The case law is now well established as to the communication of the case file.

However, there still remains a step to be taken with the recognition by the Courts of the admissibility of an appeal in order to challenge the criteria laid down by law under which the Attorney General and the Director of Judicial Services allow the execution of the ILR, similar to that already in place in many countries, such as Italy, Switzerland or Luxembourg.

Monaco in the age of teleworking

21 July 2016

The Teleworking Act No. 1429 of July 4, 2016 came into effect on July 16, 2016 in accordance with public policy rules.

In the absence of bilateral agreements on social security with other countries, teleworking can be only be carried out, for the moment, in the Principality and in France. Discussions with Italy are still ongoing.

It consists of performing regular work outside of the employer’s place of business, with the use of information technology, to the extent of two-thirds of the total working time.

Prior to the introduction of teleworking in the company, the employer must:

  • Inform staff representatives of organizational arrangements and implementation of the teleworking project, as set out in Article 2 of the Ministerial Decree 2016-425 of 1 July 2016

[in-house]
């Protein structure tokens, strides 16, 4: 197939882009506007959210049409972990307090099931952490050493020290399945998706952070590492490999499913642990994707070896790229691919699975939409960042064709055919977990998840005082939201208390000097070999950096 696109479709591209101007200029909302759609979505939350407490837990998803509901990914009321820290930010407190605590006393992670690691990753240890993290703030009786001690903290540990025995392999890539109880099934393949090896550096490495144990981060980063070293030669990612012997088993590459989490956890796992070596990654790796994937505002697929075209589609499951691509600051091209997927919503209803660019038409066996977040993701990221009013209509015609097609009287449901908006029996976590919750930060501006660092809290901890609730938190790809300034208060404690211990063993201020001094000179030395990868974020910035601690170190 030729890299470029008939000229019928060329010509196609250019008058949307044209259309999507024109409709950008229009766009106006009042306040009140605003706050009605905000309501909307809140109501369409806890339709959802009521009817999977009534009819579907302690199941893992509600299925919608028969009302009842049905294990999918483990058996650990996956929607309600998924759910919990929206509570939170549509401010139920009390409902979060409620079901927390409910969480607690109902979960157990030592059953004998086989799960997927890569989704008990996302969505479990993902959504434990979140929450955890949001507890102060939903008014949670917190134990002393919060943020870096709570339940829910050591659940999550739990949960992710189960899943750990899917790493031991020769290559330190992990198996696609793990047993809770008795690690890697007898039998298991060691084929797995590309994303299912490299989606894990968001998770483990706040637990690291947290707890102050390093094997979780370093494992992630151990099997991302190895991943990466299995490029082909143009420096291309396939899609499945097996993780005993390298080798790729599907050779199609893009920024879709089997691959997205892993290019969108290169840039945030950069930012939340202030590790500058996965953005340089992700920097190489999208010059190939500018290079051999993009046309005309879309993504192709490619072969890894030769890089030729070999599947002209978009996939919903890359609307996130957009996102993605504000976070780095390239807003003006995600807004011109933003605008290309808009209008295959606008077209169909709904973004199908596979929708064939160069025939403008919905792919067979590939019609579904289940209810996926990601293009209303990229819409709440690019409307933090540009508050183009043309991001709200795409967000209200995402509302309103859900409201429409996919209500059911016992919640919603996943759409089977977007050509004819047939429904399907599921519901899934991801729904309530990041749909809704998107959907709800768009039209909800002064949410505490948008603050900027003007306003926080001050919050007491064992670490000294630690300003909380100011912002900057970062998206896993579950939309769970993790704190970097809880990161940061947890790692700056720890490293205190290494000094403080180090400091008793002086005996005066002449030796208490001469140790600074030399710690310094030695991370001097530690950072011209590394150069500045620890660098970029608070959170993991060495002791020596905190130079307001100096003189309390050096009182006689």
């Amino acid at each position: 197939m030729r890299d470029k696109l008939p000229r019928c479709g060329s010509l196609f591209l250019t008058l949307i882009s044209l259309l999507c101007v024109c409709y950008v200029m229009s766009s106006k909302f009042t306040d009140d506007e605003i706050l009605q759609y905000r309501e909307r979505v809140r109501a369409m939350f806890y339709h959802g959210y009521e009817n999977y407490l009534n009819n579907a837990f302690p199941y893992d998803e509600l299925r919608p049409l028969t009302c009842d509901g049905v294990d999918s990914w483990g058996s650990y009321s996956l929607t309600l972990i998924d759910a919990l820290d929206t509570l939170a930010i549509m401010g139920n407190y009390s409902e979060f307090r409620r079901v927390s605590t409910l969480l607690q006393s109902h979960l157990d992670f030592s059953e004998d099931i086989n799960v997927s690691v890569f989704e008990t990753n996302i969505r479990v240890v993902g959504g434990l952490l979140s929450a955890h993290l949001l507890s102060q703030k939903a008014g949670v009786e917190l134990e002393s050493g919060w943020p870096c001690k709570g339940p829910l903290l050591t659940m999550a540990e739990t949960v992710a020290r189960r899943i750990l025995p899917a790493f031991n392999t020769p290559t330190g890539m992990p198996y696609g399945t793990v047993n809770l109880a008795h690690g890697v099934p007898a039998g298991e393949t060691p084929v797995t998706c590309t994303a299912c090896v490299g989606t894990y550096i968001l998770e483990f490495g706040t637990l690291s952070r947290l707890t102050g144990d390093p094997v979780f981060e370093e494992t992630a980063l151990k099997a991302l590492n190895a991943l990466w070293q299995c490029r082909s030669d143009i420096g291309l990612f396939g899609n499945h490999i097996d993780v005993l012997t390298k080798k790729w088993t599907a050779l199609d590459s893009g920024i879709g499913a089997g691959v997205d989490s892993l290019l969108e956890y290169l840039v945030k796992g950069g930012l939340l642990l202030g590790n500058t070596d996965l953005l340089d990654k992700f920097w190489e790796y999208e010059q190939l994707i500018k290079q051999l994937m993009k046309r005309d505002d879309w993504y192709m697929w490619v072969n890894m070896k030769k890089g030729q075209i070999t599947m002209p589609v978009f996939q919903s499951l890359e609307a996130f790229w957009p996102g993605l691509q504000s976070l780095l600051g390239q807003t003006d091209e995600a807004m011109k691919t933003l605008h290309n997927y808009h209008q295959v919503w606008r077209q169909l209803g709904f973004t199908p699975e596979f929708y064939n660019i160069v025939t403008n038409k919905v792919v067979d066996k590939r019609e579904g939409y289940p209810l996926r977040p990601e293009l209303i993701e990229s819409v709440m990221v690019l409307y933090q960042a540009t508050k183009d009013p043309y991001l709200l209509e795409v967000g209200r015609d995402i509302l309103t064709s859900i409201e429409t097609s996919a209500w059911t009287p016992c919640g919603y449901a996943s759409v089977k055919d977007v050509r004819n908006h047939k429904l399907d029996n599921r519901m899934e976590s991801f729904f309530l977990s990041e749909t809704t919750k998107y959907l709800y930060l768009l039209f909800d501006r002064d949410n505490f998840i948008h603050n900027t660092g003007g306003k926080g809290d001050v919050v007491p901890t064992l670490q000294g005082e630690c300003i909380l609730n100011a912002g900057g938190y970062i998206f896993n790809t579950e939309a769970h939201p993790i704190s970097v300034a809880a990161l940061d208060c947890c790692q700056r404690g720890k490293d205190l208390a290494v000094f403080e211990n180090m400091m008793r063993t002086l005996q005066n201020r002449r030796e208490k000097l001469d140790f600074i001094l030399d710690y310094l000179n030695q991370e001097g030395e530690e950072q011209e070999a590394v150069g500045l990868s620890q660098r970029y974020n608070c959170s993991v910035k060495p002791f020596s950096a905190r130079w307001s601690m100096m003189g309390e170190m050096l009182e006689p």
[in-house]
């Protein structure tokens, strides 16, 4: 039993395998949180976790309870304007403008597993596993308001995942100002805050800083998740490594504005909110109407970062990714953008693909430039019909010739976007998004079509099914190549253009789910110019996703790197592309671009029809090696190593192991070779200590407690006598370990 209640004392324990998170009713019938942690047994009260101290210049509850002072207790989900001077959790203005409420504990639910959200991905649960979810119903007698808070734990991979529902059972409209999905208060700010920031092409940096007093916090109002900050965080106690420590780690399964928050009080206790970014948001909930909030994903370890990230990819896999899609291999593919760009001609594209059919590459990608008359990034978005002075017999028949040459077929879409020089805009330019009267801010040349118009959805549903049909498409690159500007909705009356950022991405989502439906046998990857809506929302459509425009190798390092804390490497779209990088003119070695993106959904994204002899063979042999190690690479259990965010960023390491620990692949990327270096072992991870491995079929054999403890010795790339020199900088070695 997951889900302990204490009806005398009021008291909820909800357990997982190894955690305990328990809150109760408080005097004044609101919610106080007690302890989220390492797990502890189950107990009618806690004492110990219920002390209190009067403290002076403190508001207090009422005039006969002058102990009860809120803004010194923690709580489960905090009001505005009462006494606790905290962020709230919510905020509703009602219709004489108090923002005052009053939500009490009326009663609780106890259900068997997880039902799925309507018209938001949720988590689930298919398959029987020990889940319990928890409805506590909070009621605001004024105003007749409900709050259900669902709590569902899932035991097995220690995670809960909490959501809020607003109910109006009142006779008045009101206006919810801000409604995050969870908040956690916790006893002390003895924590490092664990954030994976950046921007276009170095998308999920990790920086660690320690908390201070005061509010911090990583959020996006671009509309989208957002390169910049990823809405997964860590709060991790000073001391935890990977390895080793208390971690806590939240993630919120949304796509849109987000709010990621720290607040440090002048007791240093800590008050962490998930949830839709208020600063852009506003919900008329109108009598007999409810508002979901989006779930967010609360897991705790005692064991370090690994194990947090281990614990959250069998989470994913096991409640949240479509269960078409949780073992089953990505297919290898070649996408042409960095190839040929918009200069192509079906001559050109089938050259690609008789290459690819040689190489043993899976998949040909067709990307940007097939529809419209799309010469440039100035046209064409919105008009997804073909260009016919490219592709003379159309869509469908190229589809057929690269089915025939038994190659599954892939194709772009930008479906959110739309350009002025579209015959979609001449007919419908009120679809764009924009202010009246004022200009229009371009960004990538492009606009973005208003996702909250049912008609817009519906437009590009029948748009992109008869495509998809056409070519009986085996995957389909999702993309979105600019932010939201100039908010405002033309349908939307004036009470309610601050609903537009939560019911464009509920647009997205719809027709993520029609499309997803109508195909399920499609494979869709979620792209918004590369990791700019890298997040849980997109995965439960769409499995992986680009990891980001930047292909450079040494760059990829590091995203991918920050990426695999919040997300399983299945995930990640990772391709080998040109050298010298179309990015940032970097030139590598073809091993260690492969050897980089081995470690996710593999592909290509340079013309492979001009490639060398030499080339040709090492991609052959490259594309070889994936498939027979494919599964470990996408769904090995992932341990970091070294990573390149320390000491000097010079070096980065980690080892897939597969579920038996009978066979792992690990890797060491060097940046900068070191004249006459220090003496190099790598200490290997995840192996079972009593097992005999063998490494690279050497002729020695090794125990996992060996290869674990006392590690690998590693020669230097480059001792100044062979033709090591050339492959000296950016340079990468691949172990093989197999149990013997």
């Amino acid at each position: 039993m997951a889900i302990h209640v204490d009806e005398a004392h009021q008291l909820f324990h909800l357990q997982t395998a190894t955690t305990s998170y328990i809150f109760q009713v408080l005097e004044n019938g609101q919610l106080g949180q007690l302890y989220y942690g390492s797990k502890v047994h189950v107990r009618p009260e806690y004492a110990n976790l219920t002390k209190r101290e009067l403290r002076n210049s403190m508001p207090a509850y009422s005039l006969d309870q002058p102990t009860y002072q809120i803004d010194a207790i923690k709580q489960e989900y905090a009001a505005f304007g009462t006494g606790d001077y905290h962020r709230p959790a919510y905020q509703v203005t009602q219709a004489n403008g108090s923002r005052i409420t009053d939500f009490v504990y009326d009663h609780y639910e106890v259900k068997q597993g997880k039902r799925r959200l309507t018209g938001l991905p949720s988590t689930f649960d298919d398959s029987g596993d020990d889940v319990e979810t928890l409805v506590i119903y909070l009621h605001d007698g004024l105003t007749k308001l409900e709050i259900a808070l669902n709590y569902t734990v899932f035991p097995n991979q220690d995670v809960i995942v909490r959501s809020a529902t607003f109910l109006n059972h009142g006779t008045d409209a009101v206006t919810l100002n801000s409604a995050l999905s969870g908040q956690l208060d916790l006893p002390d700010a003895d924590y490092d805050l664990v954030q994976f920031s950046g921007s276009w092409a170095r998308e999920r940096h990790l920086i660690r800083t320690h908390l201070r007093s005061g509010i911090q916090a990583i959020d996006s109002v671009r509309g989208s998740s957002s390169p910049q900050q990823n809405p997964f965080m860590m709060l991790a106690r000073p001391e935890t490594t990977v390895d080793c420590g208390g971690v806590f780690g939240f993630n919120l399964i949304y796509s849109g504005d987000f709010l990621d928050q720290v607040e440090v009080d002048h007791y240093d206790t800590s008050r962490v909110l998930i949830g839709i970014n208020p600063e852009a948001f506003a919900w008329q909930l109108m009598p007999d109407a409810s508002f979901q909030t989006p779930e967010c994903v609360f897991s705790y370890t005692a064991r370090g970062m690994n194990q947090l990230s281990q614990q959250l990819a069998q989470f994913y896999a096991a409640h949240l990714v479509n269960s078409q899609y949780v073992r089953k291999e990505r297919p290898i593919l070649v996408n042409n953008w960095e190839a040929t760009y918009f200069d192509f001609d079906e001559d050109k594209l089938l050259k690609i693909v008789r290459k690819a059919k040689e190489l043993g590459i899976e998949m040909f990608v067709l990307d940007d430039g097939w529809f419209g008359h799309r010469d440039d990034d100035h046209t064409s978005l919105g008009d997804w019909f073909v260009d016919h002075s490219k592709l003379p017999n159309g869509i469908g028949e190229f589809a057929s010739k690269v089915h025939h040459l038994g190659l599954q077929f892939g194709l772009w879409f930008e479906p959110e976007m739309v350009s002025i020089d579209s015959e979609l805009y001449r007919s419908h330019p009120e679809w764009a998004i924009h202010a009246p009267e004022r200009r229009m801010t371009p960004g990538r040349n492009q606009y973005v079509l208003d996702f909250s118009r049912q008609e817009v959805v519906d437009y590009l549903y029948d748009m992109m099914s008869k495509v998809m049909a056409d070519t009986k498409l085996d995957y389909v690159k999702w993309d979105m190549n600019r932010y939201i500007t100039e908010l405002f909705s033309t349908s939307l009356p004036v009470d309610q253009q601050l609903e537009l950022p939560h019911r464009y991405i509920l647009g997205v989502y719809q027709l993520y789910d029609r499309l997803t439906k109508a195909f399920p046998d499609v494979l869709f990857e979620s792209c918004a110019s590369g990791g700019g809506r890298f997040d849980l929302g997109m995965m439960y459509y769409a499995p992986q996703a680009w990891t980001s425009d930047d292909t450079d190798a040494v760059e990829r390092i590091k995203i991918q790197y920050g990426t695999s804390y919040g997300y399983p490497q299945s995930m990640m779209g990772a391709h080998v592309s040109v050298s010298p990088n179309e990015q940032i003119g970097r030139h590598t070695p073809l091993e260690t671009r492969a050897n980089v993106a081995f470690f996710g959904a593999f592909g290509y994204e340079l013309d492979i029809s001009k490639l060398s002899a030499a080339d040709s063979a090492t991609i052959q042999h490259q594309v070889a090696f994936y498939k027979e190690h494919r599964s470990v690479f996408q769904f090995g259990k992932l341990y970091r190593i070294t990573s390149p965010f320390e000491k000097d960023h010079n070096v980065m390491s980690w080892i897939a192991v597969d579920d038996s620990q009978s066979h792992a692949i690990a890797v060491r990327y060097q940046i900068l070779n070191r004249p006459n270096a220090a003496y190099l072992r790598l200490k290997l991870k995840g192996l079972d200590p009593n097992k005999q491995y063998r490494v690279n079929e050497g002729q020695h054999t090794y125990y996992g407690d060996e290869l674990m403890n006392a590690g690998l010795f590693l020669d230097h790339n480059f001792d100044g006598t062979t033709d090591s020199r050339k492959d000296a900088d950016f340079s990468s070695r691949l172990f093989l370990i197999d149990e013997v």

•  Send these by registered letter with acknowledgment of receipt to the Director of Employment

Teleworking can be implemented upon receipt of the declaration of conformity from the Department of Employment or, in the absence of any answer, after the period of two months.

Teleworking must then necessarily be agreed in writing between the employer and the employee concerned or by the initial employment contract or by an amendment to it, which shall include the mandatory provisions listed in Article 1 Ministerial Decree No 2016-425 of 1 July 2016.

The introduction or termination of teleworking must be declared to the Employment Office in order to update the work permit or the employment declaration.

The termination of the amendment to the employment contract may take place at the request of either party by registered letter with acknowledgment of receipt, within six months of signing, with a notice period of one month.

In all other cases, any issues arising concerning teleworking require the agreement of both parties.